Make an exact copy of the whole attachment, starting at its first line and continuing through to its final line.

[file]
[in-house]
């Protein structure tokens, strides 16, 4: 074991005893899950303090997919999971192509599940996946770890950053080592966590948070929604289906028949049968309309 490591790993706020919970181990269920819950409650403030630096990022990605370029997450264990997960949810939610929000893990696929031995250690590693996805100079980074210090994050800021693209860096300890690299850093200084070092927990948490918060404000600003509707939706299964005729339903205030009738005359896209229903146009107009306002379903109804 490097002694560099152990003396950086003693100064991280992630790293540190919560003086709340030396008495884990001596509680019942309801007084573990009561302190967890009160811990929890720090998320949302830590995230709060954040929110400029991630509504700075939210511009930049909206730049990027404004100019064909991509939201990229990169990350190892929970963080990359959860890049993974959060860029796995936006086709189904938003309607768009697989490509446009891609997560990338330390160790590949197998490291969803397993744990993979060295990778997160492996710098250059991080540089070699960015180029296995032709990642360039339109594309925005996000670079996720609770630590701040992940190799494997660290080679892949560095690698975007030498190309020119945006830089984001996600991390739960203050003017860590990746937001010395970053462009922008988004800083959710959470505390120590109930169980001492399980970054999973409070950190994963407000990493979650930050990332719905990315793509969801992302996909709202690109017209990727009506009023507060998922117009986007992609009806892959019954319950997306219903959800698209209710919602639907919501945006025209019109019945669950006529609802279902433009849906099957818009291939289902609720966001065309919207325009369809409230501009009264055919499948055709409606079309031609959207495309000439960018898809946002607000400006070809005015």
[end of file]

[in-house]
């Protein structure tokens, strides 16, 4: 074991005893899950303090997919999971192509599940996946770890950053080592966590948070929604289906028949049968309309 490591790993706020919970181990269920819950409650403030630096990022990605370029997450264990997960949810939610929000893990696929031995250690590693996805100079980074210090994050800021693209860096300890690299850093200084070092927990948490918060404000600003509707939706299964005729339903205030009738005359896209229903146009107009306002379903109804 490097002694560099152990003396950086003693100064991280992630790293540190919560003086709340030396008495884990001596509680019942309801007084573990009561302190967890009160811990929890720090998320949302830590995230709060954040929110400029991630509504700075939210511009930049909206730049990027404004100019064909991509939201990229990169990350190892929970963080990359959860890049993974959060860029796995936006086709189904938003309607768009697989490509446009891609997560990338330390160790590949197998490291969803397993744990993979060295990778997160492996710098250059991080540089070699960015180029296995032709990642360039339109594309925005996000670079996720609770630590701040992940190799494997660290080679892949560095690698975007030498190309020119945006830089984001996600991390739960203050003017860590990746937001010395970053462009922008988004800083959710959470505390120590109930169980001492399980970054999973409070950190994963407000990493979650930050990332719905990315793509969801992302996909709202690109017209990727009506009023507060998922117009986007992609009806892959019954319950997306219903959800698209209710919602639907919501945006025209019109019945669950006529609802279902433009849906099957818009291939289902609720966001065309919207325009369809409230501009009264055919499948055709409606079309031609959207495309000439960018898809946002607000400006070809005015």